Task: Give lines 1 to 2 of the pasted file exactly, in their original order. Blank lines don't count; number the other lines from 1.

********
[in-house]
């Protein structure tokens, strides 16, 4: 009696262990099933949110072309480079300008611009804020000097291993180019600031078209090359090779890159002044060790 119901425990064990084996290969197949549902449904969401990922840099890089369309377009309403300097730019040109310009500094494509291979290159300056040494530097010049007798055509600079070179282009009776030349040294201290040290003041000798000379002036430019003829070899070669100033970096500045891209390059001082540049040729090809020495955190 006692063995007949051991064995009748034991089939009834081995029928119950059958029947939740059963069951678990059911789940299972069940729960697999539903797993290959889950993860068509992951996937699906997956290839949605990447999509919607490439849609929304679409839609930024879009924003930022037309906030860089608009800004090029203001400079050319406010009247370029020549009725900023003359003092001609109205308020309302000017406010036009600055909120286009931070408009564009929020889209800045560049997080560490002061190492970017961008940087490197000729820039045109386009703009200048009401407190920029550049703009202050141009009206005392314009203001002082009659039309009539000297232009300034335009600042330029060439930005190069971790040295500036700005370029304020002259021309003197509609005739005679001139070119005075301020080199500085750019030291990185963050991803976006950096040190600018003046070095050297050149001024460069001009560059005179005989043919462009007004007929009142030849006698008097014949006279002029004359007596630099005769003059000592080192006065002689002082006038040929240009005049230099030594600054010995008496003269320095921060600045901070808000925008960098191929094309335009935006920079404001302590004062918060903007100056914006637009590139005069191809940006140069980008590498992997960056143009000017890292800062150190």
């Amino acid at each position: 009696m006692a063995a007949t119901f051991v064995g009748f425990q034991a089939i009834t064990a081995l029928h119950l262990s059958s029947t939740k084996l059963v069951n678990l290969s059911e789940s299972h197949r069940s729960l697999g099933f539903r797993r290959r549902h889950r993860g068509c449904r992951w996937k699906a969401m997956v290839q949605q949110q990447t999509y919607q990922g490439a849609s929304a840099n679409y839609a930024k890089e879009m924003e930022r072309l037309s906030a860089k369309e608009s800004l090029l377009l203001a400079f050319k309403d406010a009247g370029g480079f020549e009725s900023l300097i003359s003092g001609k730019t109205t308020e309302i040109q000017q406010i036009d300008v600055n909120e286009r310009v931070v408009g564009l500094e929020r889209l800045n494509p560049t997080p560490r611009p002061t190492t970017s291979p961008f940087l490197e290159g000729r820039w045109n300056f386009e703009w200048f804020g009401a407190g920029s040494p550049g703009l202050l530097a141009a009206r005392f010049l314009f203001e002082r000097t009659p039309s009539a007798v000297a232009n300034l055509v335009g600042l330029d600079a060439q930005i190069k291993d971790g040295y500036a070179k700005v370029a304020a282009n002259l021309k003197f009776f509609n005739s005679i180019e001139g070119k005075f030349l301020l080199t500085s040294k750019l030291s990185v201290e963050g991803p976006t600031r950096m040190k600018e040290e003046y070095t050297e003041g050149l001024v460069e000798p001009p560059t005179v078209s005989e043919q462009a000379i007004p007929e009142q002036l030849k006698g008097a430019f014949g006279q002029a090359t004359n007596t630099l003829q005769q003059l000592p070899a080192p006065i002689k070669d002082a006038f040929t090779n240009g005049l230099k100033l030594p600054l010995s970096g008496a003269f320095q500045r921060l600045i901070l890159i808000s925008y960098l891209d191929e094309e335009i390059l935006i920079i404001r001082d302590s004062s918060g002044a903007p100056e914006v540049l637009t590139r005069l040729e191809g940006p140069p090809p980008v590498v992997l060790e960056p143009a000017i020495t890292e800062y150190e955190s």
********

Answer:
[in-house]
């Protein structure tokens, strides 16, 4: 009696262990099933949110072309480079300008611009804020000097291993180019600031078209090359090779890159002044060790 119901425990064990084996290969197949549902449904969401990922840099890089369309377009309403300097730019040109310009500094494509291979290159300056040494530097010049007798055509600079070179282009009776030349040294201290040290003041000798000379002036430019003829070899070669100033970096500045891209390059001082540049040729090809020495955190 006692063995007949051991064995009748034991089939009834081995029928119950059958029947939740059963069951678990059911789940299972069940729960697999539903797993290959889950993860068509992951996937699906997956290839949605990447999509919607490439849609929304679409839609930024879009924003930022037309906030860089608009800004090029203001400079050319406010009247370029020549009725900023003359003092001609109205308020309302000017406010036009600055909120286009931070408009564009929020889209800045560049997080560490002061190492970017961008940087490197000729820039045109386009703009200048009401407190920029550049703009202050141009009206005392314009203001002082009659039309009539000297232009300034335009600042330029060439930005190069971790040295500036700005370029304020002259021309003197509609005739005679001139070119005075301020080199500085750019030291990185963050991803976006950096040190600018003046070095050297050149001024460069001009560059005179005989043919462009007004007929009142030849006698008097014949006279002029004359007596630099005769003059000592080192006065002689002082006038040929240009005049230099030594600054010995008496003269320095921060600045901070808000925008960098191929094309335009935006920079404001302590004062918060903007100056914006637009590139005069191809940006140069980008590498992997960056143009000017890292800062150190």